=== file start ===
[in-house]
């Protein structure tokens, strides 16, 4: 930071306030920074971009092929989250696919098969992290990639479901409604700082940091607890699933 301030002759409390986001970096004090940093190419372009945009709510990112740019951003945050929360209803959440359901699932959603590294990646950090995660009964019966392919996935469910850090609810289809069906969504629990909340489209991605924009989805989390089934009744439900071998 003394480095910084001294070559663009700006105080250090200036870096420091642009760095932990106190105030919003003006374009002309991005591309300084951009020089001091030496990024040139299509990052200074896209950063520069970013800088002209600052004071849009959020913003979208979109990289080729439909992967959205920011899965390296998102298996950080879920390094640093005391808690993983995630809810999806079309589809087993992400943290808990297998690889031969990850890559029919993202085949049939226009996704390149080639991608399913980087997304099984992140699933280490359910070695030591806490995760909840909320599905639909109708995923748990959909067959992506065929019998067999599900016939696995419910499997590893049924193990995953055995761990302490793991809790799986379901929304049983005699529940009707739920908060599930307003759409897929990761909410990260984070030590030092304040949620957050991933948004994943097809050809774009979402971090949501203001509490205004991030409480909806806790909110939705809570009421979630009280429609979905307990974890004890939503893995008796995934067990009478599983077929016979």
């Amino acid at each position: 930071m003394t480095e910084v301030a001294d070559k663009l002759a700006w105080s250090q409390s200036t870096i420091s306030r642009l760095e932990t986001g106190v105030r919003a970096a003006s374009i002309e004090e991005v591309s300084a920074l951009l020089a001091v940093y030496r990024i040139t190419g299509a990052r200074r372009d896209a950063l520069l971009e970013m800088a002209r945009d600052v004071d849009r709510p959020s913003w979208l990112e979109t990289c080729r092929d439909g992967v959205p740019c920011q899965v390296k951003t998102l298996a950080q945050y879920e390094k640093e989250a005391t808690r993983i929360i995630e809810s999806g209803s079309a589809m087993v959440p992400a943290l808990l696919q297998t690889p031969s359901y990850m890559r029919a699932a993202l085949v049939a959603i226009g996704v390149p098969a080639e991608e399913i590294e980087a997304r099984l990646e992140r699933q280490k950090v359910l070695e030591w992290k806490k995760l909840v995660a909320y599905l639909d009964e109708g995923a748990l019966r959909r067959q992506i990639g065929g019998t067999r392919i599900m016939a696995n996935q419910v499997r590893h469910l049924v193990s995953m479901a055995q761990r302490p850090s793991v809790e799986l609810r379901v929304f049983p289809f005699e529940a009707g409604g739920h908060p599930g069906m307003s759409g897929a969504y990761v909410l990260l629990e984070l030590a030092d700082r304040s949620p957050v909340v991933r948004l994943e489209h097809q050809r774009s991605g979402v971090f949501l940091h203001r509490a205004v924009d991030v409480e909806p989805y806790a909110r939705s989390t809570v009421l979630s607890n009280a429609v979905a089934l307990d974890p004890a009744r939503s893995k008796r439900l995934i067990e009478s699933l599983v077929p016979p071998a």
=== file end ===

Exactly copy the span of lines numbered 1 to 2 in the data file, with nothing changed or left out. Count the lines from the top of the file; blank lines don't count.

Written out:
[in-house]
């Protein structure tokens, strides 16, 4: 930071306030920074971009092929989250696919098969992290990639479901409604700082940091607890699933 301030002759409390986001970096004090940093190419372009945009709510990112740019951003945050929360209803959440359901699932959603590294990646950090995660009964019966392919996935469910850090609810289809069906969504629990909340489209991605924009989805989390089934009744439900071998 003394480095910084001294070559663009700006105080250090200036870096420091642009760095932990106190105030919003003006374009002309991005591309300084951009020089001091030496990024040139299509990052200074896209950063520069970013800088002209600052004071849009959020913003979208979109990289080729439909992967959205920011899965390296998102298996950080879920390094640093005391808690993983995630809810999806079309589809087993992400943290808990297998690889031969990850890559029919993202085949049939226009996704390149080639991608399913980087997304099984992140699933280490359910070695030591806490995760909840909320599905639909109708995923748990959909067959992506065929019998067999599900016939696995419910499997590893049924193990995953055995761990302490793991809790799986379901929304049983005699529940009707739920908060599930307003759409897929990761909410990260984070030590030092304040949620957050991933948004994943097809050809774009979402971090949501203001509490205004991030409480909806806790909110939705809570009421979630009280429609979905307990974890004890939503893995008796995934067990009478599983077929016979």